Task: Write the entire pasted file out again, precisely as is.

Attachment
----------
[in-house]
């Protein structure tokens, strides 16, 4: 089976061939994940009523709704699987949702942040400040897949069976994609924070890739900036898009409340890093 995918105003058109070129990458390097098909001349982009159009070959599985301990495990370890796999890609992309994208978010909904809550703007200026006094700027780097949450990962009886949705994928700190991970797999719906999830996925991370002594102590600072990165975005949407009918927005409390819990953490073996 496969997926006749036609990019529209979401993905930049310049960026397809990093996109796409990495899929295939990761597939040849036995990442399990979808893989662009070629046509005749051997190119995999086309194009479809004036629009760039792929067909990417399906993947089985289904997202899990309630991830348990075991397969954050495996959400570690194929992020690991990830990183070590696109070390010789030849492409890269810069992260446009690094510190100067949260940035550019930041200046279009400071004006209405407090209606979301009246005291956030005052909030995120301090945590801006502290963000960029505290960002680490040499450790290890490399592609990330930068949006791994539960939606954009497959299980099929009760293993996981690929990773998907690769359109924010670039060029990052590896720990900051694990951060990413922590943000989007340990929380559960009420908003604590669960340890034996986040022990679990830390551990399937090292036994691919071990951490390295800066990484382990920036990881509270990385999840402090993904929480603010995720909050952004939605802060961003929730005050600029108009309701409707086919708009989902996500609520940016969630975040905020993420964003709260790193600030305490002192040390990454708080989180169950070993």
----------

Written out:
[in-house]
């Protein structure tokens, strides 16, 4: 089976061939994940009523709704699987949702942040400040897949069976994609924070890739900036898009409340890093 995918105003058109070129990458390097098909001349982009159009070959599985301990495990370890796999890609992309994208978010909904809550703007200026006094700027780097949450990962009886949705994928700190991970797999719906999830996925991370002594102590600072990165975005949407009918927005409390819990953490073996 496969997926006749036609990019529209979401993905930049310049960026397809990093996109796409990495899929295939990761597939040849036995990442399990979808893989662009070629046509005749051997190119995999086309194009479809004036629009760039792929067909990417399906993947089985289904997202899990309630991830348990075991397969954050495996959400570690194929992020690991990830990183070590696109070390010789030849492409890269810069992260446009690094510190100067949260940035550019930041200046279009400071004006209405407090209606979301009246005291956030005052909030995120301090945590801006502290963000960029505290960002680490040499450790290890490399592609990330930068949006791994539960939606954009497959299980099929009760293993996981690929990773998907690769359109924010670039060029990052590896720990900051694990951060990413922590943000989007340990929380559960009420908003604590669960340890034996986040022990679990830390551990399937090292036994691919071990951490390295800066990484382990920036990881509270990385999840402090993904929480603010995720909050952004939605802060961003929730005050600029108009309701409707086919708009989902996500609520940016969630975040905020993420964003709260790193600030305490002192040390990454708080989180169950070993």